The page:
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NFV Nuts and Bolts: Distributed vCPE - deployment and provisioning aspects in context of OpenStack

By Senthil Kumar Subramaniam

Lead Architect – NFV Solutions


Communication Service Providers (CSP) are actively evaluating NFV and actively engaging in ETSI use case(s) trials. Virtual CPE (Virtual Customer Premise Equipment) is one of those use cases.

There are two ways to implement vCPE:


- Centralized – In this method the CPE functions are deployed as VNFs (Virtual Network Function) on a compute hardware deployed within the carriers/service provider datacenter.


- Distributed/Hybrid – In this method some of the CPE functions are deployed as VNFs on a compute hardware installed at the customer`s premise and some are deployed on carriers/service provider datacenter. vCPE Centralized deployment is relatively easy to manage compared to the distributed model but the later provides more flexibility and higher level of isolation since the hardware is not shared among customers. The reason for the complexity in the distributed model is due the large number compute nodes (CPE), possibly hundreds of thousands, which need to be managed by VIM (Virtualized Infrastructure Manager). Since OpenStack is the de facto standard for the VIM layer, it is important to analyze the challenges in implementing distributed vCPE. There are multiple aspects to this problem, including:

  • Deployment Architecture
  • Provisioning of the CPE node
  • Provisioning of the VNFs
  • Management of the vCPE functions as a service

The deployment architecture should take into account how the CPE nodes and their OpenStack Controllers are deployed. The standard model of single cluster controllers may not be able to manage large number of CPE compute nodes. A different approach would be the requirement for controller of controllers, where the controller functionality is distributed across different NFVI-PoPs (Regional DC) and the CPE nodes are connected to these controllers. A global controller located at Global DC would in turn need to control the regional controllers. The Regional controller cluster can have a minimal set of OpenStack services compared to the Global DC Controller cluster.


The next aspect is the Provisioning of the CPE node which deals with the actual installation (truck roll) of the CPE at customer premises. There are two cases here – CPE comes with a pre-installed image of OS and OpenStack components. In the former case, the regional controller cluster should be able to automatically discover the CPE node. In the later case, it is more complicated and requires iPXE type remote boot frameworks to provision the CPE node. iPXE provides additional capabilities over standard PXE by supporting boot over HTTP and boot over WAN. Once the discovery and image provisioning is completed, the CPE node`s meta data needs to be synchronized with upstream systems inventory (NFV-Orchestrator, Global OpenStack Controller) in order to create a mapping between the Customer ID and CPE ID. Either the technician may manually update this data using a BSS portal, or the provisioned image could have inbuilt logic to do this automatically.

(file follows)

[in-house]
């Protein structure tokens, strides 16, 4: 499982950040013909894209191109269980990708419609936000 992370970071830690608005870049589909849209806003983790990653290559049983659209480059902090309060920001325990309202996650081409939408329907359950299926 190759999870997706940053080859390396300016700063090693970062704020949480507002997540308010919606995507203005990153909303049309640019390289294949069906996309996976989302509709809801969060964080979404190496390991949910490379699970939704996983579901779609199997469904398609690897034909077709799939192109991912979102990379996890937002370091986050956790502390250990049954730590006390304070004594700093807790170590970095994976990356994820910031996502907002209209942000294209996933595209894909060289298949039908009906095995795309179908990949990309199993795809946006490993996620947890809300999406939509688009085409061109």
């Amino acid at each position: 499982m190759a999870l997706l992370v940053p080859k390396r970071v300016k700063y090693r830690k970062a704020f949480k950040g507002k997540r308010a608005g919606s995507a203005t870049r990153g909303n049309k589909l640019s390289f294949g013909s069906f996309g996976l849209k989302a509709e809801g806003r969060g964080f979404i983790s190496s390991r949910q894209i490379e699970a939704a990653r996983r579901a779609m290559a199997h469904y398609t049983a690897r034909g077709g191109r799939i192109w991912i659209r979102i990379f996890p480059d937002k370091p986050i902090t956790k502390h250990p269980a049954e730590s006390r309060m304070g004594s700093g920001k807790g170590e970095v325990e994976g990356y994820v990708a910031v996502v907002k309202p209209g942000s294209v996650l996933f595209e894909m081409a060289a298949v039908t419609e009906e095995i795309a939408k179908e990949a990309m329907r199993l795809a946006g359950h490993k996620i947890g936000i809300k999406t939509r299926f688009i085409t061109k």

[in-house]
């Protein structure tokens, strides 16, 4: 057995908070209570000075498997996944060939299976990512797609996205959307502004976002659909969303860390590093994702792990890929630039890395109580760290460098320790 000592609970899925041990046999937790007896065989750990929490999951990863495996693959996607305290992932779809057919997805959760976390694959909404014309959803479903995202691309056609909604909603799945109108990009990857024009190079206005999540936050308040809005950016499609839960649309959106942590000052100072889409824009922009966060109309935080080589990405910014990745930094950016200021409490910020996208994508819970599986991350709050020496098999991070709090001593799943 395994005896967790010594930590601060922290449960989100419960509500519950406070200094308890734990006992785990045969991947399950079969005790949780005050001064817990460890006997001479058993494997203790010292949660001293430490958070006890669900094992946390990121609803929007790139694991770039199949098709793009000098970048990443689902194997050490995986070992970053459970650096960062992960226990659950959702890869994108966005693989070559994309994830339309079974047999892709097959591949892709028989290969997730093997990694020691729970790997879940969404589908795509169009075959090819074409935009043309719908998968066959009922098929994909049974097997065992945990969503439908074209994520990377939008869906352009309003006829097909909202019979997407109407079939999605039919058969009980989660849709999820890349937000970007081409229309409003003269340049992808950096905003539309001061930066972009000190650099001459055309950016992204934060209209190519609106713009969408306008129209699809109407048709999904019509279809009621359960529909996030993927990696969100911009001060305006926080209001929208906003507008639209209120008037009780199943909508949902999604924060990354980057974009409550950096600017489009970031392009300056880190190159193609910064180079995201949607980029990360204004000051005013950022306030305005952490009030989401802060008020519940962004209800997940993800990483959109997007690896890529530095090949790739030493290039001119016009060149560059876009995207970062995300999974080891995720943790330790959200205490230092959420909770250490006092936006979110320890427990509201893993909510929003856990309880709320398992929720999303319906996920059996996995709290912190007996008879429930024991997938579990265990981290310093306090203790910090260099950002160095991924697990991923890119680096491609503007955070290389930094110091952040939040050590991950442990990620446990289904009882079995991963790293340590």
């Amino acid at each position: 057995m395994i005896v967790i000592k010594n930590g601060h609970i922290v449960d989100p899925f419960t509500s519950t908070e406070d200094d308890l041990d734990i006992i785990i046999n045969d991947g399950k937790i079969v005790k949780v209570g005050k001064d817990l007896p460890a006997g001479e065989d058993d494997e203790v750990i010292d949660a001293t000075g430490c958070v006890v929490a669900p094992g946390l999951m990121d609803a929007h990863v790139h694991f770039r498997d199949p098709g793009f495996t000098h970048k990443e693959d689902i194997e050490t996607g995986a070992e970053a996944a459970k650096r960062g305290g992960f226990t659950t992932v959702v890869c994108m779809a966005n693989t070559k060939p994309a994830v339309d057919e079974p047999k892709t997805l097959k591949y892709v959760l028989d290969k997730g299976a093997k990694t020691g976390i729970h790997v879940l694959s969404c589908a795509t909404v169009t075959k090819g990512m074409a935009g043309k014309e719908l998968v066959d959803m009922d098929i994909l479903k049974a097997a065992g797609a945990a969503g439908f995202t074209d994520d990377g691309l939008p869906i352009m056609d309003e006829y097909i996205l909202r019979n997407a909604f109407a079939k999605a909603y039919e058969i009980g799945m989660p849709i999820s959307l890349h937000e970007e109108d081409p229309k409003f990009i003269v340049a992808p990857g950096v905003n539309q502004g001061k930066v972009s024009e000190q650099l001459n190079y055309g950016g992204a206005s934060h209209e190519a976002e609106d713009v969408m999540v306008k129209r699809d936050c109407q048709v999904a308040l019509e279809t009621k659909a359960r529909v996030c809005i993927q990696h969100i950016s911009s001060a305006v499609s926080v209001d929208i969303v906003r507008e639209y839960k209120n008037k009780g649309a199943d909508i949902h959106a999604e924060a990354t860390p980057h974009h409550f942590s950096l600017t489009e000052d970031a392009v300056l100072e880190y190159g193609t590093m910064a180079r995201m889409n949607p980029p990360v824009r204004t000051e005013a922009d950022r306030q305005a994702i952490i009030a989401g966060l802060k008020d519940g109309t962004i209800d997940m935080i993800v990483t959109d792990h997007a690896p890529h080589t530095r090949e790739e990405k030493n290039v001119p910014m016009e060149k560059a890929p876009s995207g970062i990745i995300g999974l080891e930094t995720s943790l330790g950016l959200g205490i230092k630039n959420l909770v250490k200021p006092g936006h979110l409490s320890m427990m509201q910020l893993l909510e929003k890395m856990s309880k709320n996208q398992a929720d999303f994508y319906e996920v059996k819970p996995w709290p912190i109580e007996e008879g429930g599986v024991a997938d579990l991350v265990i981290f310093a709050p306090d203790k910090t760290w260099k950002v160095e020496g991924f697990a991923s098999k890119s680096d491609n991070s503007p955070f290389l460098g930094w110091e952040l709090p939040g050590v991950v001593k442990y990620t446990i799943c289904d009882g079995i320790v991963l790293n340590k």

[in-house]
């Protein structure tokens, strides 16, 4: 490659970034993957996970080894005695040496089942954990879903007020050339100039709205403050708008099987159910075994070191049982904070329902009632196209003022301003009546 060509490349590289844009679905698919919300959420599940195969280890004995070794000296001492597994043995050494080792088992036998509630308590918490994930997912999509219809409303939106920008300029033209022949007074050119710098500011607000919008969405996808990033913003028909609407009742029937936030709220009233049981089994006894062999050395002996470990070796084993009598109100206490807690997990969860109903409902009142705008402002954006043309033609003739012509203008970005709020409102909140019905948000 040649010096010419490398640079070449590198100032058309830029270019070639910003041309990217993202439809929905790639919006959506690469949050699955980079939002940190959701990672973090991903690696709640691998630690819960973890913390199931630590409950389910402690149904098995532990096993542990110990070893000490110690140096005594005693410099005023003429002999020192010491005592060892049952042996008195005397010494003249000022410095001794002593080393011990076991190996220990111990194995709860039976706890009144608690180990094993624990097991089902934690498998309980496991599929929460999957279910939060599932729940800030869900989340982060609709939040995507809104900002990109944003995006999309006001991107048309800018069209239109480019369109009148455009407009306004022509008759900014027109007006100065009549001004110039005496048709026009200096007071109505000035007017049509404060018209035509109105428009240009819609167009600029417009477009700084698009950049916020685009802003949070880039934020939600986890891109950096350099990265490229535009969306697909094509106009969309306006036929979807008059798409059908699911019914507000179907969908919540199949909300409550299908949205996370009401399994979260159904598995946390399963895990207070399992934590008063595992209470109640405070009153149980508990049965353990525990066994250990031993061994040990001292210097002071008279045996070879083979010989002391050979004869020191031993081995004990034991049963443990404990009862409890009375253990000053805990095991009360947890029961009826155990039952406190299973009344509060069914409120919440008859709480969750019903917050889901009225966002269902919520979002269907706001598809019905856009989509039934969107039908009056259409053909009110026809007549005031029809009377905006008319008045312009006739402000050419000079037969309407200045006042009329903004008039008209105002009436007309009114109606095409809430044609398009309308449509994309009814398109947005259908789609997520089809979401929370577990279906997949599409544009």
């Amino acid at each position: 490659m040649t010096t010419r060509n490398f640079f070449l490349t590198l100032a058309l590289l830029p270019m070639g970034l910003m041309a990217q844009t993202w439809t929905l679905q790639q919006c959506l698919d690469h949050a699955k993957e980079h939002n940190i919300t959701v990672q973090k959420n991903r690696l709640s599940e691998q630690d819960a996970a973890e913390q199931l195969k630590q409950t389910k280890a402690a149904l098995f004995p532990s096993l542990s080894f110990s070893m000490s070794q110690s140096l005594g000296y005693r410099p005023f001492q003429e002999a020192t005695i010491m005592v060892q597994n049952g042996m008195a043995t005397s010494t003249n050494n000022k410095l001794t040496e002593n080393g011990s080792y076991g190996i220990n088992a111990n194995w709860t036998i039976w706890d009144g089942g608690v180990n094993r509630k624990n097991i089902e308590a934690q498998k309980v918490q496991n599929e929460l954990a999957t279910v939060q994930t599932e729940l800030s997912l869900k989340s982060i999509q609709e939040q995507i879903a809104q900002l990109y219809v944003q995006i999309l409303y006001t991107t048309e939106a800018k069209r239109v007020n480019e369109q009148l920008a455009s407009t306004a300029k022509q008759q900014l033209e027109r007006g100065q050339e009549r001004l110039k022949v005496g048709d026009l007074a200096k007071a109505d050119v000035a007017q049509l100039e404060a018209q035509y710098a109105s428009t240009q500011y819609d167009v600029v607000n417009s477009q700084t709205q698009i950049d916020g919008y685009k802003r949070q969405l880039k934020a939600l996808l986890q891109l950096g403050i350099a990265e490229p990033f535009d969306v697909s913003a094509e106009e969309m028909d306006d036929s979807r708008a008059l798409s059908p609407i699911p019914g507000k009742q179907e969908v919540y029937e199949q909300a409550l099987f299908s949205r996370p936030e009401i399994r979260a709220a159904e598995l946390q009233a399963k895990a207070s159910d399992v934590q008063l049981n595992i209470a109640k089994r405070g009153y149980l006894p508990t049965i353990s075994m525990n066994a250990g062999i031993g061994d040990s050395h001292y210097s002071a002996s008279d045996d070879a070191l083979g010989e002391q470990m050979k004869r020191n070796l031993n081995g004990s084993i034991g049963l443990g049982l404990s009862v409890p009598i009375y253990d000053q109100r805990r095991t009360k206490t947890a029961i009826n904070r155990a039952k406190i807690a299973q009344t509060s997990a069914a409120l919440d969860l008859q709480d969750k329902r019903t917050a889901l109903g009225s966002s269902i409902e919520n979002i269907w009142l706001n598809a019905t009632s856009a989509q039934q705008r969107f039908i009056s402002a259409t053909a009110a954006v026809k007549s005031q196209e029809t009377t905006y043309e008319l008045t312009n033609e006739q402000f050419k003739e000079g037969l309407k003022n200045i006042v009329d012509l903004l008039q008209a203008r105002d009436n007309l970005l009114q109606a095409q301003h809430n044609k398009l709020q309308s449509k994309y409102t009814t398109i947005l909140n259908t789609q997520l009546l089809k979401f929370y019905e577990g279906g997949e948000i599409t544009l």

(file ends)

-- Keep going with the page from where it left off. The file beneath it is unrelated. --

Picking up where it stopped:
At this stage, the CPE node is ready for on demand provisioning of CPE functions. The customer can order VNFs like Firewall, WAN Optimizer etc. It is important to ensure the CPE which is modelled as a compute node, is not used by OpenStack Nova scheduler as part of its standard scheduling of compute nodes. There are multiple ways to solve this issue – one such option is to use Blazar (Resource Reservation Framework). When the customer places an order for a VNF, the correct CPE node should be chosen for the VNF provisioning. Operator`s BSS systems could pass the Customer ID and CPE ID as part of the VNF order passed to NFV Orchestrator which in turn could use the Blazar Reservation ID or Custom Nova filters to choose the CPE node.


In summary, the stock OpenStack requires several enhancements in order to support a scalable and yet manageable distributed vCPE NFV solution.   For more information on how HP is solving the vCPE deployment challenges please refer to the vCPE White Paper.          




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About the Author


Tiffany Alvano works for HP in the NFV Business Unit and helps drive the overall marketing strategy. Tiffany is a social media professional and has been blogging since the start of NFV.

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